``````

Finally:

``````25 STORE_SUBSCR
``````

This is where the magic happens. `STORE_SUBSCR` is an instruction to set element on the dictionary given the index. Here’s the code that handles this opcode in the eval loop:

``````TARGET_NOARG(STORE_SUBSCR)
{
w = TOP();
v = SECOND();
u = THIRD();
/* v[w] = u */
err = PyObject_SetItem(v, w, u);
Py_DECREF(u);
Py_DECREF(v);
Py_DECREF(w);
if (err == 0) DISPATCH();
break;
}
``````

Here, `TOP`, `SECOND`, `THIRD` are macros that take values off of the value stack. Given our state of the virtual machine: * `w = TOP()` => `w = 5` * `v = SECOND()` => `v = {}` * `w = THIRD()` => `w = ({}, 5)`, but keep in mind, the first element in `w` (the tuple) is actually the same object `v` is pointing to.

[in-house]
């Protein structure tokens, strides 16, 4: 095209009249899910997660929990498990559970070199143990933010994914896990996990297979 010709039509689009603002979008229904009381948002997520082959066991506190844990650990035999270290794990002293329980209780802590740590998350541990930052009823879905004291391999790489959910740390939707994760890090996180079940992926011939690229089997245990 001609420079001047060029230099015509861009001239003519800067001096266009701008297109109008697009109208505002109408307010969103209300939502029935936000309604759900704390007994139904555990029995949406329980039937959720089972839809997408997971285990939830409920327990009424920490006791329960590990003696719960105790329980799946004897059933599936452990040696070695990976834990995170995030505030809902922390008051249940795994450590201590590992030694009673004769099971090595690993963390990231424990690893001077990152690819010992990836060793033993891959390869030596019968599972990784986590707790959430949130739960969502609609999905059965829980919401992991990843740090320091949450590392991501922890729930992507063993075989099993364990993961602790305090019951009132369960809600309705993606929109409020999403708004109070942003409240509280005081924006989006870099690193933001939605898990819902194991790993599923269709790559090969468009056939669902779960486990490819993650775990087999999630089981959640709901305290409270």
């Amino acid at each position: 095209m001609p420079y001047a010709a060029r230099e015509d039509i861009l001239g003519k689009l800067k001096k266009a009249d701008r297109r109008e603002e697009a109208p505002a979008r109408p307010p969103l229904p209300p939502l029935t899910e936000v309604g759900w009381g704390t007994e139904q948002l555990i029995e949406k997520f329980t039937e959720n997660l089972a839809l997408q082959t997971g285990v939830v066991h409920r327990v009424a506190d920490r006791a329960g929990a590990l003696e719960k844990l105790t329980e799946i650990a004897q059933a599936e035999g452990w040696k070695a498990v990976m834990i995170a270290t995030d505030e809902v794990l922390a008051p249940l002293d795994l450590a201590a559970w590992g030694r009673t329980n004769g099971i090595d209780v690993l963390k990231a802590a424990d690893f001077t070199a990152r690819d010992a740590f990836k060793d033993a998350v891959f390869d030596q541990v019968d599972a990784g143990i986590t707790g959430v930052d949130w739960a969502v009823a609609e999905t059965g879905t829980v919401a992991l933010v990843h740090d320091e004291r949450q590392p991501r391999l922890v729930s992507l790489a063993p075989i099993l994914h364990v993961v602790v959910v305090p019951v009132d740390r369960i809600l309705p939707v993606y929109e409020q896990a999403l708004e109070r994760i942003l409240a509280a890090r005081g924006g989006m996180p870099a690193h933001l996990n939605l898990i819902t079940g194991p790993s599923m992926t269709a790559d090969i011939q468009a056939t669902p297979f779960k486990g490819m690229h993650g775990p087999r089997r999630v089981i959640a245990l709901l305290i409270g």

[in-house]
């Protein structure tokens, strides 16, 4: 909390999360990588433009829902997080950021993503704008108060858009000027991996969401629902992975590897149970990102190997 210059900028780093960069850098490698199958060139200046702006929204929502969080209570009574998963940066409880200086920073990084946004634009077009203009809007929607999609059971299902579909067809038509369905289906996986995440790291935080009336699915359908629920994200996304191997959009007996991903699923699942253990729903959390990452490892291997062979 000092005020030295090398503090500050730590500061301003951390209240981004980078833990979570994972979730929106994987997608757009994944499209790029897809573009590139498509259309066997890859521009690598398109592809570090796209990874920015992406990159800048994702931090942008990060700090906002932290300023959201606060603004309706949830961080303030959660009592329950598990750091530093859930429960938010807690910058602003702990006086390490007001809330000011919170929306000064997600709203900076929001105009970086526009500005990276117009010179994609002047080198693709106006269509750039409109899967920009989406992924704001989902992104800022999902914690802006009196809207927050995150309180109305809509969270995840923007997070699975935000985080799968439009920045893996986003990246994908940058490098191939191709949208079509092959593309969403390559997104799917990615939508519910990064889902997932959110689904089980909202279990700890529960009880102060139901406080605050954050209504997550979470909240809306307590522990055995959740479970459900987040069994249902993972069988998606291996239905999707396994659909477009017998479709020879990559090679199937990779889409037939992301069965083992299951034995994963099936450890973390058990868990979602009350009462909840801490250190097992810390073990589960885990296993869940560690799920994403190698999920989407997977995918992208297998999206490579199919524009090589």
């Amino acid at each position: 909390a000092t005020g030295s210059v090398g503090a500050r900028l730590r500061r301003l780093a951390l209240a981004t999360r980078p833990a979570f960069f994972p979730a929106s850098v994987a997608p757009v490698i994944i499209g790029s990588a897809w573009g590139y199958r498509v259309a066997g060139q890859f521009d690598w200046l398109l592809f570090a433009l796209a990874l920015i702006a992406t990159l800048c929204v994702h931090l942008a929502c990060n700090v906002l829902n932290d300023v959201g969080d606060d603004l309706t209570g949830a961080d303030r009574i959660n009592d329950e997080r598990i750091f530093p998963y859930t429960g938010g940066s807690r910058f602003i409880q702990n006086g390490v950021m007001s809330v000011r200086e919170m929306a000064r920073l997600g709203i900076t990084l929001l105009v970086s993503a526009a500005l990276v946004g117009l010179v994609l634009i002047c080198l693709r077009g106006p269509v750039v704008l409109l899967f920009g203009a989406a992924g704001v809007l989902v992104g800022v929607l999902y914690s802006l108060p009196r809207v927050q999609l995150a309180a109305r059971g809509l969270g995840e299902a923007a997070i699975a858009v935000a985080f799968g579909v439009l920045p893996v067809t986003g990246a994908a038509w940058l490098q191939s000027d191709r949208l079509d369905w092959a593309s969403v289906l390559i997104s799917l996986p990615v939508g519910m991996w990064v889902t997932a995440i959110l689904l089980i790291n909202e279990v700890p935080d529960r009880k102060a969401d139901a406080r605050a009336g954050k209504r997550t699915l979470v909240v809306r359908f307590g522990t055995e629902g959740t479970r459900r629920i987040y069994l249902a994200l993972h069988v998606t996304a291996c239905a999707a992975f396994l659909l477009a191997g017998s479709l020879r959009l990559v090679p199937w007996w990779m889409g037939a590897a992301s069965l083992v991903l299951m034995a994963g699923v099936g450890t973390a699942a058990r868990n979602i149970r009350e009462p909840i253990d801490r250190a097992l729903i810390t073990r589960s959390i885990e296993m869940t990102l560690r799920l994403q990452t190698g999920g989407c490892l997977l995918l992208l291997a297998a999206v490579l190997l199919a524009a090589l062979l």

Thus, calling `PyObject_SetItem(v, w, u)` sets `v[w] = u` => `v = (v, 5)`, and there a circular reference is born!

From the sequence of operation, we can tell the order by which the assignments were executed: 1. `a, b = {}, 5` 2. `a = ({}, 5)`, with `a` refering to the dictionary

## Conclusion

Diving into the Python implementation is the next level ninjary that may come in handy in some cases. Granted, no one is going to write production code like the one in the puzzler, but stepping through and visualizing the virtual machine is a pretty useful and fun experience that makes me appreciate more the language I use everyday.

Again, thanks to Philip Guo for the videos and Michael Kennedy for the podcast. Also, checkout Professor Guo’s python tutor for visualizing how code is run.